Thursday, August 31, 2006

The Practice of Unity on the Mission Field

For 10 years of my life (1994-2004), God gave me the privilege of living and ministering in a very special place in the world called Extremadura. Extremadura is one of the 17 autonomous regions of Spain. Located in the Southwest part of the county bordering Portugal, with a total population of approximately 1,100,000, it is one of Spain’s least economically developed as well as most spiritually unreached areas.

For 5 years, I had the privilege of being the missionary pastor of the Baptist church of Badajoz, the largest city in Extremadura, and for another 5 years, leader of the church planting team in Mérida, the capital city. God blessed my family and me in some special ways during our time in Extremadura. We are thrilled to see the congregations in both Badajoz and Mérida continuing on and growing in grace. But one of the greatest blessings of our time in Extremadura was what God taught us there regarding the unity of His people expressed in very practical ways.

Scattered around Extremadura, there are about 20 small evangelical congregations of various groups and denominations, including Baptists, Pentecostals, Plymouth Brethren, Presbyterians, Non-denominational Charismatics and Non-denominational non-Charismatics. There are a total of about 500 evangelical believers. Although there are occasional differences of opinion and misunderstandings, there is a degree of fellowship and unity among practically all of the various evangelical workers and churches, that I believe serves as a shining example to the Body of Christ around the world.

-One Saturday every two months, under the auspices of the Evangelical Council of Extremadura, the great majority of the various pastors, missionaries and Christian workers in Extremadura get together for a day of sharing God’s Word, prayer, and reporting what God is doing in their various congregations. Simultaneously, there are also adjunct women’s meetings. The location of the meetings rotates among the various churches. At midday, everyone goes out to lunch together at a local restaurant.

-On one special day in early September each year, the members of the various churches get together for an all-day picnic and time of fellowship, complete with preaching, singing, fun, games, and celebration of the Lord’s Supper.

-Once every two years, during Easter week, there is a region-wide retreat with the participation of all the churches, with special guest speakers, and programs for the youth and children.

-During our time in Extremadura, on several occasions, believers from all the churches came together for the Extremadura-wide "March for Jesus," giving a public testimony of both our unity and love for Christ.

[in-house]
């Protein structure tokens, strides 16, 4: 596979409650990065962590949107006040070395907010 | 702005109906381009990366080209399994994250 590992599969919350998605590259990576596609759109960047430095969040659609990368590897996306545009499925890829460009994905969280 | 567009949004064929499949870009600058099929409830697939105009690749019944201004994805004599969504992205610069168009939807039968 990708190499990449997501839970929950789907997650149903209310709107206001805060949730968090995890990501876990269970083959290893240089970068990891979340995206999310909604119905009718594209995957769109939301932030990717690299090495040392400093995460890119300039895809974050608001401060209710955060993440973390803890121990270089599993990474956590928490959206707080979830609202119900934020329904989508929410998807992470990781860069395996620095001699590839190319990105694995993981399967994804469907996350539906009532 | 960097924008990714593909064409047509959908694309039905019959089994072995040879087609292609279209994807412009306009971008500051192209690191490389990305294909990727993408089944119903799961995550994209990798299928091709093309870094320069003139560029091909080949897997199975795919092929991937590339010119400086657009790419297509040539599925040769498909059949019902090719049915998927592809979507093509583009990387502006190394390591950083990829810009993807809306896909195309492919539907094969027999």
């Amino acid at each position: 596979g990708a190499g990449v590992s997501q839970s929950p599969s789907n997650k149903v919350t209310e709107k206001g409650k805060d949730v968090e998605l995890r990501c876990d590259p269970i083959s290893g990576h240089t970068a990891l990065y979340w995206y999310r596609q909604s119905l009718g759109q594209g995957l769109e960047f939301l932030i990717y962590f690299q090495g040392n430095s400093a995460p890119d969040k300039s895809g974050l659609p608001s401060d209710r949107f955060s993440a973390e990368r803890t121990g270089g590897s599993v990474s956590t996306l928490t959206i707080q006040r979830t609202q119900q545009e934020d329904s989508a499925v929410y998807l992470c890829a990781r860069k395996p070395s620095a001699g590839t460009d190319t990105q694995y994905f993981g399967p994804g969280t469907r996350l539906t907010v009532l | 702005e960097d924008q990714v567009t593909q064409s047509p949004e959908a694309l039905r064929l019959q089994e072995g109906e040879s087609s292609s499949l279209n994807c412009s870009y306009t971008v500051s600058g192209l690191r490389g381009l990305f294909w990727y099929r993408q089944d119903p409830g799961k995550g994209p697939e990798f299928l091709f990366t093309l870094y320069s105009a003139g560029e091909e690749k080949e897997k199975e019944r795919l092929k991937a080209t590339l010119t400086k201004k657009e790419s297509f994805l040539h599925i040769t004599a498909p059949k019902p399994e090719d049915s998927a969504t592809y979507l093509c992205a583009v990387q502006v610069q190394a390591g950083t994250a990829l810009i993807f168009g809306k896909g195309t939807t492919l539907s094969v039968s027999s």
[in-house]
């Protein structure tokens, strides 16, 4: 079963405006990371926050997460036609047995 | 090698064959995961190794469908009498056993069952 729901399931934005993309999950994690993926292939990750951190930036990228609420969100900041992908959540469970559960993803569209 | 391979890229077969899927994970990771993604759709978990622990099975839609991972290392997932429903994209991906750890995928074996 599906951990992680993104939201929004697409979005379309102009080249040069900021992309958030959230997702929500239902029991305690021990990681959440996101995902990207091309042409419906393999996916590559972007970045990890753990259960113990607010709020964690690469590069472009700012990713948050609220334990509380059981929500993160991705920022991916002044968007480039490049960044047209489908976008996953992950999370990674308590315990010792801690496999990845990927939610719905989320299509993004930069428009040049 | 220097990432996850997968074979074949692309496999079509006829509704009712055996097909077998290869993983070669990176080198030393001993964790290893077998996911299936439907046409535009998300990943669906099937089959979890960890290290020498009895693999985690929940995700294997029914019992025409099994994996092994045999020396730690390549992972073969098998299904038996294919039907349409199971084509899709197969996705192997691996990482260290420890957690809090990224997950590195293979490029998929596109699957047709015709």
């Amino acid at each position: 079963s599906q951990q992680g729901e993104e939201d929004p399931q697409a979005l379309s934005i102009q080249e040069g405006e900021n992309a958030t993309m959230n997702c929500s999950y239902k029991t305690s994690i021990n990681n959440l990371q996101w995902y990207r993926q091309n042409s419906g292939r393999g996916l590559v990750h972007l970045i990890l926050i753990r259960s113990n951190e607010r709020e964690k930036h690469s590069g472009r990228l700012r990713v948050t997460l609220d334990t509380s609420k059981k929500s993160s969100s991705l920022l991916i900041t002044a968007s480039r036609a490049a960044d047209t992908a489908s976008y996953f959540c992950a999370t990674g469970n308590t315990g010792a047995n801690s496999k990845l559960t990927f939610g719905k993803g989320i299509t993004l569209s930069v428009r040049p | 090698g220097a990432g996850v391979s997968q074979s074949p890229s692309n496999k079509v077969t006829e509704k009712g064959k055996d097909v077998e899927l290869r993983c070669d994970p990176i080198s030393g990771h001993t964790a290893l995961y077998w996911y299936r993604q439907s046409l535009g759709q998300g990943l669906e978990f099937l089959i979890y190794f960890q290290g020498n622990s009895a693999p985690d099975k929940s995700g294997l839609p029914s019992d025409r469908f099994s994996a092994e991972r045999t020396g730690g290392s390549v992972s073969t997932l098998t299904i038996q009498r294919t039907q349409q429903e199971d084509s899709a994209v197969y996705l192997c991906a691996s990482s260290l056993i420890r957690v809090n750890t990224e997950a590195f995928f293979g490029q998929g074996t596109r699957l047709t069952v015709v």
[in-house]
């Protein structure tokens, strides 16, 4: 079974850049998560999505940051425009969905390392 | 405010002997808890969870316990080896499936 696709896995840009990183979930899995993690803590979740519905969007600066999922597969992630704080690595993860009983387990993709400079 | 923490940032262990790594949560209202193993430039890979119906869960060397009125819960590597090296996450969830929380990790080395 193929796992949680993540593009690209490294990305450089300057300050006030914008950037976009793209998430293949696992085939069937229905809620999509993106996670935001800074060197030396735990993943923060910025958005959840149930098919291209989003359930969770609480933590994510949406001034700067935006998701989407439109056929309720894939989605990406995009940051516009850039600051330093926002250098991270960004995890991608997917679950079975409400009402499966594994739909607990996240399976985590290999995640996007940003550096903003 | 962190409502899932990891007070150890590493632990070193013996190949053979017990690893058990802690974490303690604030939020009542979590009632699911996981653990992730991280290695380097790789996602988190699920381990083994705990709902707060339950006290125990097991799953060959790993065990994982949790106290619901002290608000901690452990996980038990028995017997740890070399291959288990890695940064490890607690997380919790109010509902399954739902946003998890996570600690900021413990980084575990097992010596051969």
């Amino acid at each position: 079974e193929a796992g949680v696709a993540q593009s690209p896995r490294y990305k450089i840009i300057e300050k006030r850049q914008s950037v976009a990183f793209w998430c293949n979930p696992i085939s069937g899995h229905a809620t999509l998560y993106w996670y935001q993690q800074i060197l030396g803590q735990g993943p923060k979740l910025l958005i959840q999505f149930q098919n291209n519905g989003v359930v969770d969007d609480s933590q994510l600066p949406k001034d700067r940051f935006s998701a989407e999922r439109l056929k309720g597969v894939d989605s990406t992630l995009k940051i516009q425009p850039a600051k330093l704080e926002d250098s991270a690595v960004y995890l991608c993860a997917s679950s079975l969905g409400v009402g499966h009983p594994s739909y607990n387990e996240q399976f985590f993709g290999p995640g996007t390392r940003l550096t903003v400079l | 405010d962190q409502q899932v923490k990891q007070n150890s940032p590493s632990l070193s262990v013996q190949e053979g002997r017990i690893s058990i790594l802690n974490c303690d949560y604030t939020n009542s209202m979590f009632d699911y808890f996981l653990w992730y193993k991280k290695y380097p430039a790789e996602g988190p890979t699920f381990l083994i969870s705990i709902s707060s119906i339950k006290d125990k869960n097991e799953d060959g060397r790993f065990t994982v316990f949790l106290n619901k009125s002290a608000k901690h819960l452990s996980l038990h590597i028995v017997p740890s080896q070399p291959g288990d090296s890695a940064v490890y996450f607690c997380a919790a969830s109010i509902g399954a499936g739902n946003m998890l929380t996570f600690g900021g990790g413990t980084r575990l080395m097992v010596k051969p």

-In both Badajoz and Mérida, there are monthly pastors’ prayer meetings, in which the pastors of the various churches get together to share personal and ministry-related prayer concerns and lift them up together before the throne of the Father.

-During the several years I had the honor to serve as Council Member in charge of Ministry to Pastors, I was able, together with a planning committee, to organize a region-wide retreat for pastors and wives, with the participation of Campus Crusade Family Life ministry, as well as the Spanish Baptist Union home missions director. I was also able to sponsor a special all-day meeting in which each pastor, missionary and church leader had the opportunity to present their plans and goals for church planting, and dialogue regarding how to make the best use of our shared vision and resources for reaching Extremadura for Christ.

As a result of all of these different activities, but especially thanks to the friendship and fellowship of many precious brothers and sisters in the Lord, I today am a richer man.

I believe that what I was able to experience in my 10 years in Extremadura serves as a wonderful model for how the unity of God’s people can be expressed in very real and practical ways. I imagine there are certain settings and circumstances that are more conducive to this than others. And I am sure that God will work in different ways in different places and among different cultures. But I am also sure that God’s will for his people is that which is expressed in Psalm 133:

How good and pleasant it is when brothers live together in unity! It is like precious oil poured on the head, running down on the beard, running down on Aaron's beard, down upon the collar of his robes. It is as if the dew of Hermon were falling on Mount Zion. For there the LORD bestows his blessing, even life forevermore.



Pray for Extremadura


38 comments:

Debbie said...

Exactly. There is nothing else to be said as your post said it all.

A 10-40 Window Missionary said...

David,

Oh, that our leaders would sanction such a gathering. In our country, we have tried to do some of these "get togethers." Who are notably absent? IMB personnel. While some IMB missionaries may go to a church (and we have had regional leaders who told us to NOT go to church), they are so paralyzed with security concerns, that they would not show up at a gathering of missionaries and church people outside of a church service. Are we not Christians before we are missionaries?

Rightly or wrongly, one of the loud and clear messages church members get from this is that missionaries will not be seen with them.

Paul said...

David,

This is just a fabulous post. Thank you for it. Would that we worked in such unity here in the States.

Blessings to you!

Ken Sorrell said...

Excellent story and post! We would all be better people and Christians if we too would allow God to use others in our lives. Even those we may not always agree with.